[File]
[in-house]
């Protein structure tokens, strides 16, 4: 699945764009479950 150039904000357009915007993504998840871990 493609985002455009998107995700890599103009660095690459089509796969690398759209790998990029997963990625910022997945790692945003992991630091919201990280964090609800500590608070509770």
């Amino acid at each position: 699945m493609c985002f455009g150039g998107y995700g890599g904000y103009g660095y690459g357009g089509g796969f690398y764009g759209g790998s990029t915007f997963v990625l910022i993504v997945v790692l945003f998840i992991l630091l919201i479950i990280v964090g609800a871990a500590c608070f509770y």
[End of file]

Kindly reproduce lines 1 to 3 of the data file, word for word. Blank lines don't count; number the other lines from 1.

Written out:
[in-house]
């Protein structure tokens, strides 16, 4: 699945764009479950 150039904000357009915007993504998840871990 493609985002455009998107995700890599103009660095690459089509796969690398759209790998990029997963990625910022997945790692945003992991630091919201990280964090609800500590608070509770």
């Amino acid at each position: 699945m493609c985002f455009g150039g998107y995700g890599g904000y103009g660095y690459g357009g089509g796969f690398y764009g759209g790998s990029t915007f997963v990625l910022i993504v997945v790692l945003f998840i992991l630091l919201i479950i990280v964090g609800a871990a500590c608070f509770y």